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Iga Ware: The art of fire

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Iga, in Mie prefecture next to Shiga prefecture, is placed near Kyoto and Nara where once the center of Japan.

Iga ware’s origin is called “Sueki”, unglazed ceramic ware baked in kilns, and it dates back to 7th to 8th century. Written documents suggests ancient people used Sueki as seed keeper and later tiles for roofs.

During medieval periods, Iga Ware developed its uniqueness. Since the location is near Biwa Lake, the pottery first looked similar to Shigaraki Ware.

In Momoyama period (1568-1598), natural glazing was utilized and some artisans tried to pursue their ways. As results, Iga Ware established its own style of natural glazing and burned skins in addition to the noisy surface.

The art was adopted to create flower vases and a lot of tea utensils such as water pods. It even developed three major factions, Tsutsui Iga, Todo-uji Iga, and Onshu Iga.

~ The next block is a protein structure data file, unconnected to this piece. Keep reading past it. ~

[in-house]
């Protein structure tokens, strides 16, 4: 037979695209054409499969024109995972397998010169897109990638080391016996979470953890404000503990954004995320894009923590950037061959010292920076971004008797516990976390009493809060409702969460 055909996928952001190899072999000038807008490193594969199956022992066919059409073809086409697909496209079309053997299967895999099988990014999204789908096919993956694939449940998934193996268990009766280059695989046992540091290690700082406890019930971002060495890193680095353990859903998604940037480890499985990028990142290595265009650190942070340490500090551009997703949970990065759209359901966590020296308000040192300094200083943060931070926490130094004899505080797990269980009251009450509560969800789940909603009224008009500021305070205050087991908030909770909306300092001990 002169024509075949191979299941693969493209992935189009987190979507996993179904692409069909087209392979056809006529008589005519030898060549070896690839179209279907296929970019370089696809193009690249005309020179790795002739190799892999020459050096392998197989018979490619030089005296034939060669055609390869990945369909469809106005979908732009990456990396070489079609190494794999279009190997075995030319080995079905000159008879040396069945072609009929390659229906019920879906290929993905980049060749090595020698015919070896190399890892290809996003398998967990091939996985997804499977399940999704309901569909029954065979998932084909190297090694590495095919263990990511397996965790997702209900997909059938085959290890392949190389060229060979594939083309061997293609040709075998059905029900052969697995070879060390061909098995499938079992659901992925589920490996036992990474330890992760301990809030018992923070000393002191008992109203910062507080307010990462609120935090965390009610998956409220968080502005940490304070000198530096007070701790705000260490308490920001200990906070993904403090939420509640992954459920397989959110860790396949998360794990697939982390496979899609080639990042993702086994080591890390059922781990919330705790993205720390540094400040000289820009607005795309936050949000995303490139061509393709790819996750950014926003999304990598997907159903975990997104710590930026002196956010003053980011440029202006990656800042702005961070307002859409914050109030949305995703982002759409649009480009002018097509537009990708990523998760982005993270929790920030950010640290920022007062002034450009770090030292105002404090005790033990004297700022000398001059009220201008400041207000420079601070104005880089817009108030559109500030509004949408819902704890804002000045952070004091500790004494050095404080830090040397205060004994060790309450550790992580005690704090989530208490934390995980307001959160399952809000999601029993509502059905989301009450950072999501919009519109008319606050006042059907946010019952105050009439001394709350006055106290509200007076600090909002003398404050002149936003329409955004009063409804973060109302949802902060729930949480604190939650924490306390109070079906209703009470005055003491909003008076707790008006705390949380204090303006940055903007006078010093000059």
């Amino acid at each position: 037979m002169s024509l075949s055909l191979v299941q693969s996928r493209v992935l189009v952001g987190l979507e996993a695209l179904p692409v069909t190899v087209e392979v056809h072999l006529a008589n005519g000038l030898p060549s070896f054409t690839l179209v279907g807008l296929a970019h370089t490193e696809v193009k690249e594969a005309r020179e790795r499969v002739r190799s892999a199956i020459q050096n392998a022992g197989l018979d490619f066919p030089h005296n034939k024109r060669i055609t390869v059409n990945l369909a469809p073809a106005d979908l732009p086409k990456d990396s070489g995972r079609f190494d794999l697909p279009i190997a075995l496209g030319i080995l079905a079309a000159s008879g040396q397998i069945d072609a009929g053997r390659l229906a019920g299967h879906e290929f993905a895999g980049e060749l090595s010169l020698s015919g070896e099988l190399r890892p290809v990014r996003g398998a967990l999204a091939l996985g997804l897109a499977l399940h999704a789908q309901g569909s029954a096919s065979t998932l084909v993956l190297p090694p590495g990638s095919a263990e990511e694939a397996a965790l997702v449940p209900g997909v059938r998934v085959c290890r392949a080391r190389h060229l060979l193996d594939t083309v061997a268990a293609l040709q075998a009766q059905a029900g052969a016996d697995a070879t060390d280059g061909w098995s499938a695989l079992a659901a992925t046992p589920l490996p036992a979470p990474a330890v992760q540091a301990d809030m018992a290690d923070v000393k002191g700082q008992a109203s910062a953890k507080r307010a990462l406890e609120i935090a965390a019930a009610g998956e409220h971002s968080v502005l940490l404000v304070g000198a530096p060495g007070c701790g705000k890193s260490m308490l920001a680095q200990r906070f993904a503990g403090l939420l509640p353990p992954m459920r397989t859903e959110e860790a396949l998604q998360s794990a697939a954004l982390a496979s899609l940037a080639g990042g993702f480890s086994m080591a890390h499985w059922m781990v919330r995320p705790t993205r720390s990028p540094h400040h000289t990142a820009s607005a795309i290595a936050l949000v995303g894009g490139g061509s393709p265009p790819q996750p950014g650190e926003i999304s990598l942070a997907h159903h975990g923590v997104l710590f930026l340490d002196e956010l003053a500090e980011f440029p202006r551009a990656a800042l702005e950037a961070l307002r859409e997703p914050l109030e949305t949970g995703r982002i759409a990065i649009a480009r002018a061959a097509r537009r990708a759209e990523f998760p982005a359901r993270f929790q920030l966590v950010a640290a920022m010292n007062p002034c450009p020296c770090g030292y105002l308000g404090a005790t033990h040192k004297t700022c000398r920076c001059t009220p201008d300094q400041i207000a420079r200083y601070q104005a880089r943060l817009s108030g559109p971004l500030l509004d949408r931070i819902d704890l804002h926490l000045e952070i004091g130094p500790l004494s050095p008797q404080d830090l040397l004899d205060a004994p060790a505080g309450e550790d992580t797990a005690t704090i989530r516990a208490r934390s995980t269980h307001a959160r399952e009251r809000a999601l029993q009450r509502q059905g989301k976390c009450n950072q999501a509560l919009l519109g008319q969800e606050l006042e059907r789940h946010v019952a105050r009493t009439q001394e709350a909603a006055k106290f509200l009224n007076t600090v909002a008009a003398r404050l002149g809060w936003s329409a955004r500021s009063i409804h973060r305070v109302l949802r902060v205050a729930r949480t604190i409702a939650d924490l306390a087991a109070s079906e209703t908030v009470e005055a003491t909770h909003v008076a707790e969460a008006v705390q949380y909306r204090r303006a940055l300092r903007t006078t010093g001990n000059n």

In the middle of Edo period (1603-1867), glazing technique was brought in by inviting artisans from Kyoto and Seto, and another innovation, called “Saiko Iga (restoration of Iga Ware) occurred.

After this historical incident, artisans started to create daily tableware such as plates and bowls, and even casseroles and pipkins, instead of tea utensils.

The form of Iga Ware is not delicate and sensible, at least at the first look, with unevenness and thickness.

However, deformation during firing gives unique looks in their colors and the surfaces with unintended glass-like shiny parts and burnings.

This unintentional beauty is the attraction of Iga Ware, and it can exactly be called the art of fire.

Iga Ware was designated as Traditional Craft by METI (Ministry of Economy, Trade and Industry) in 1982.


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